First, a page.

The festival of families
The atmosphere here was electric. Willa Lamata and I , Maire Lawless , were seated right at the top of the stands quite far from Luisa Arboli who was lower down so we all had slightly different experiences of the event. Willa and I had an amazing panoramic view of the whole scene which meant that when the arena was flooded with flags, the overall effect was full of colour and energy which was thrilling to watch. When this was followed later on by the 500 young dancers from dance schools all over Ireland, we were at first intrigued as they surrounded the whole arena and then thrilled when they all began dancing to accompany what was happening on the main stage. The sight and sound of so many young people dancing so brilliantly was unforgettable.
The whole Festival was very enjoyable but two moments touched us all in a very special way. The first was seeing the 12 year old girl asking Pope Francis if she could have a selfie with him. His agreeing to it so quickly and his obvious enjoyment of the moment too, drew a loud burst of applause from us all because it was so spontaneous and she was a traveller child . (Travellers in Ireland are the equivalent of Romani's in the rest of Europe.) Then he impressed us even further when he enhanced it with a gesture of his hand towards her to show that the applause was for her this time.
The other very special gesture was when the High Hopes choir of those who had experienced homelessness in Ireland sang and the crowd responded by switching on the lights of their phones and lighting up first the whole of one part of the stands and then gradually all of the stands, with spots of light, like tiny stars in what was by then a darkened arena as it was almost 9.00 pm and the light was fading. I joined in, holding up my phone too . It was another magical spontaneous moment of solidarity.
We all trooped home afterwards on crowded buses full of happy people commenting on all that they had seen and enjoyed, ready to start again for Phoenix Park in the morning.
The mass in Phoenix Park
The final Mass in Dublin's largest park was also a very profound experience. Luisa and I were up at six. We had to be in the park by 10.30. as we had volunteered to be Eucharistic Ministers. It was raining heavily as we left to get one of the public transport buses that had created 4 special routes for the day to take us all there. We then walked in the rain for one and a half hours and finally each found our specific sub chapel from which we would be able to distribute the Eucharist. In spite of the rain our spirits were high and we joked and laughed with all of the other volunteers who helped us along the way. We found the tent where food was provided for volunteers and then I returned to my sub chapel to dry out and Luisa went around the site to meet up with her fellow parishioners and Willa .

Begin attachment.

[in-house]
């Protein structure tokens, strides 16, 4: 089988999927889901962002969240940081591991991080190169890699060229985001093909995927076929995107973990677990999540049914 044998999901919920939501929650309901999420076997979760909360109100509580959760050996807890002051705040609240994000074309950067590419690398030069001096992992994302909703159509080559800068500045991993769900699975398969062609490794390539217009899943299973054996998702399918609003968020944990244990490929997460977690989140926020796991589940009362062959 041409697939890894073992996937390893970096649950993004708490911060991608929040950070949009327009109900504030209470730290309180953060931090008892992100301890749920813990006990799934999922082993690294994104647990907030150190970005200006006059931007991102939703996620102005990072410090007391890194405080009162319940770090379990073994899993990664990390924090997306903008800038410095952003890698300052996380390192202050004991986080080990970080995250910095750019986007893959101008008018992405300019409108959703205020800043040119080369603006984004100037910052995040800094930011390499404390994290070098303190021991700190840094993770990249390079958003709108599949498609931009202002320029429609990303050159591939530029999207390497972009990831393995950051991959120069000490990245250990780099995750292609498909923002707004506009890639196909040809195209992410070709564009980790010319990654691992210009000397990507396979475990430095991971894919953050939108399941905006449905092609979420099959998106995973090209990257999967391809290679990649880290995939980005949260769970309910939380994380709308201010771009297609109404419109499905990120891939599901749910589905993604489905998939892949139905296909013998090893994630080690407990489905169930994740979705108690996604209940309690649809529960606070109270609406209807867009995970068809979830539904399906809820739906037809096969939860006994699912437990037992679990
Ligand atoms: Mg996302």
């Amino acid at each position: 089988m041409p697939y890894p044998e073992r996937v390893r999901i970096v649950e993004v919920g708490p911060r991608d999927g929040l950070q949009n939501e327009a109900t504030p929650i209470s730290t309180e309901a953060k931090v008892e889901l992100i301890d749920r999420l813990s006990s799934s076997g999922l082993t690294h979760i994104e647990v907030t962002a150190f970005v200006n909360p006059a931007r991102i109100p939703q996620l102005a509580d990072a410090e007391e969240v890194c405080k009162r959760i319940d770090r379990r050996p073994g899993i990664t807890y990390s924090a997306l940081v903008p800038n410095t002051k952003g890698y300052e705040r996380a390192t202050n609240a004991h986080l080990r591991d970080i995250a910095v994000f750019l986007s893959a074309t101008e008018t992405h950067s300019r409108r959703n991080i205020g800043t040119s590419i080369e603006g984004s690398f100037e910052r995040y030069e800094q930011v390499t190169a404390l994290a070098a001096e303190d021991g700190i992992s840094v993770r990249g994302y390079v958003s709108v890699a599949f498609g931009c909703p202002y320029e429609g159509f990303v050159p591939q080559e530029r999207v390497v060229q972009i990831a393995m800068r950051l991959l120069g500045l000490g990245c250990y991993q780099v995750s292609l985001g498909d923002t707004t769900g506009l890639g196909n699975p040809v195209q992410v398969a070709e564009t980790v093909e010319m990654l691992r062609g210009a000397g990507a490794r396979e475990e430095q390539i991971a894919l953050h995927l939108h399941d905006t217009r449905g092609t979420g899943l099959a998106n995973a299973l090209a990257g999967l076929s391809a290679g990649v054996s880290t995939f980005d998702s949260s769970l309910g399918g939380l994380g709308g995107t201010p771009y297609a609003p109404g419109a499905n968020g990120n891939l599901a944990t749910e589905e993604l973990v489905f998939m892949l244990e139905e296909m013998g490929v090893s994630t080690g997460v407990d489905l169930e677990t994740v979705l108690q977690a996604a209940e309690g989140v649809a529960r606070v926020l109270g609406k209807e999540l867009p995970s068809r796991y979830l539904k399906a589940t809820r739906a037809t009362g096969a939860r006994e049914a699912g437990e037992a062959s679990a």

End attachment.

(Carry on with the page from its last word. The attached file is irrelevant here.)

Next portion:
The music was beautiful and the camaraderie in the tent was even better as we waited for the Pope to arrive at 2.30. His tour of the venue was received very enthusiastically but when he began the Mass with such a moving penitential rite we were all touched so deeply that he was interrupted several times by rounds of applause. He had obviously written this in response to his meeting with the survivors of abuse by the clergy the previous day.
The rest of the liturgy continued very well with many talented singers and thankfully the rain held off for the whole of the Mass. This was a great help. The Pope's homily about a new Pentecost was encouraging and inspiring. This added a note of celebration and hope which was received very well by all. When the time came for communion it was very special to be able to participate in the event in this way as we went two by two with a young umbrella holder, to the corrals. My umbrella holder was so impressed by the experience that she is going to volunteer to be a Eucharistic minister in her Parish. On the way back to the sub chapel I saw an exhausted young person sitting on the ground and asked her if she wanted Holy Communion. She did and received it gratefully and then one of her friends came forward to receive it too. This was in an area where communion had already been distributed. I think these three small incidents of movement towards appreciation of the Eucharist by the young which I had witnessed - I am sure there were many more - were very significant and one of the many graces of this special occasion.
There were other lovely accounts too. One man explained that his elderly parents who were too frail to attend had asked him to bring them Communion from the Pope's Mass. I can imagine their joy and the enduring impact this experience had on them when they received it. Also two young women who said they were not particularly religious , explained that their mother had a dementia and thought she was at the Pope's Mass so they felt that the least they could do was to attend it and lastly there was the young man in my sub chapel who had been up at 5.30 and traveled the two and and a half hour train journey from Cork , just to be a Eucharistic minister for the day. He had to return straight after the Mass as he was working the next day.
All in all it was a very special experience of Eucharist and as Luisa and I made our way home together weary but very happy and waited for Willa, we pondered on this powerful experience which had surpassed all our expectations.
Maire Lawless, from Dublín